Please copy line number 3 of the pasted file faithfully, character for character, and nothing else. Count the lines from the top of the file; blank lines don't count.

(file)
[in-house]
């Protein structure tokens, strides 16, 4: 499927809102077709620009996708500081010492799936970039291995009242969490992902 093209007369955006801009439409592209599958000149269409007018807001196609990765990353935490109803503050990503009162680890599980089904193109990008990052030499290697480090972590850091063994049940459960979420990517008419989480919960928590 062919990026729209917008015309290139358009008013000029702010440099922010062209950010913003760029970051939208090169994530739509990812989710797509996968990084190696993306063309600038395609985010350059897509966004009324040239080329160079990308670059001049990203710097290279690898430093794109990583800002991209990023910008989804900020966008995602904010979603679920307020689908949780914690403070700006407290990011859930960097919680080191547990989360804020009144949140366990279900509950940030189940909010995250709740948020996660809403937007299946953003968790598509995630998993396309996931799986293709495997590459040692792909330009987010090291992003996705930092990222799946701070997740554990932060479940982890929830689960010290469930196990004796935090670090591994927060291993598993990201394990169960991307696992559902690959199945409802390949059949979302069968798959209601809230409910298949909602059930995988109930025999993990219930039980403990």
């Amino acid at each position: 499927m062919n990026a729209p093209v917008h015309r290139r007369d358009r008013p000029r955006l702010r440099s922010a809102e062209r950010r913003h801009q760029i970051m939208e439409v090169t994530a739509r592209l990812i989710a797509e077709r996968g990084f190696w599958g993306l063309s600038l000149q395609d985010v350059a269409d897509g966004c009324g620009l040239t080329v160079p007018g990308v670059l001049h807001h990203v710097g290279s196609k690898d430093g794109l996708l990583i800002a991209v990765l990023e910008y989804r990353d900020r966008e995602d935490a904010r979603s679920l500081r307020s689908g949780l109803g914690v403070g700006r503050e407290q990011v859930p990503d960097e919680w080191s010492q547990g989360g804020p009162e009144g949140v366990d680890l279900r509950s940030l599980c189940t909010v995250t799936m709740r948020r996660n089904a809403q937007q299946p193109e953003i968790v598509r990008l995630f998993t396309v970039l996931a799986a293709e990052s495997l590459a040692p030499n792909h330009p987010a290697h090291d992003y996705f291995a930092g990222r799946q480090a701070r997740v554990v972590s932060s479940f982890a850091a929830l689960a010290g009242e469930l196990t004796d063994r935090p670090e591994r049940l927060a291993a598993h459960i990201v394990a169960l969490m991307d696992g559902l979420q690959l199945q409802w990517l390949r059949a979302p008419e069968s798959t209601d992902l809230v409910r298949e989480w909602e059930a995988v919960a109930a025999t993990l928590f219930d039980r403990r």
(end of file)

């Amino acid at each position: 499927m062919n990026a729209p093209v917008h015309r290139r007369d358009r008013p000029r955006l702010r440099s922010a809102e062209r950010r913003h801009q760029i970051m939208e439409v090169t994530a739509r592209l990812i989710a797509e077709r996968g990084f190696w599958g993306l063309s600038l000149q395609d985010v350059a269409d897509g966004c009324g620009l040239t080329v160079p007018g990308v670059l001049h807001h990203v710097g290279s196609k690898d430093g794109l996708l990583i800002a991209v990765l990023e910008y989804r990353d900020r966008e995602d935490a904010r979603s679920l500081r307020s689908g949780l109803g914690v403070g700006r503050e407290q990011v859930p990503d960097e919680w080191s010492q547990g989360g804020p009162e009144g949140v366990d680890l279900r509950s940030l599980c189940t909010v995250t799936m709740r948020r996660n089904a809403q937007q299946p193109e953003i968790v598509r990008l995630f998993t396309v970039l996931a799986a293709e990052s495997l590459a040692p030499n792909h330009p987010a290697h090291d992003y996705f291995a930092g990222r799946q480090a701070r997740v554990v972590s932060s479940f982890a850091a929830l689960a010290g009242e469930l196990t004796d063994r935090p670090e591994r049940l927060a291993a598993h459960i990201v394990a169960l969490m991307d696992g559902l979420q690959l199945q409802w990517l390949r059949a979302p008419e069968s798959t209601d992902l809230v409910r298949e989480w909602e059930a995988v919960a109930a025999t993990l928590f219930d039980r403990r």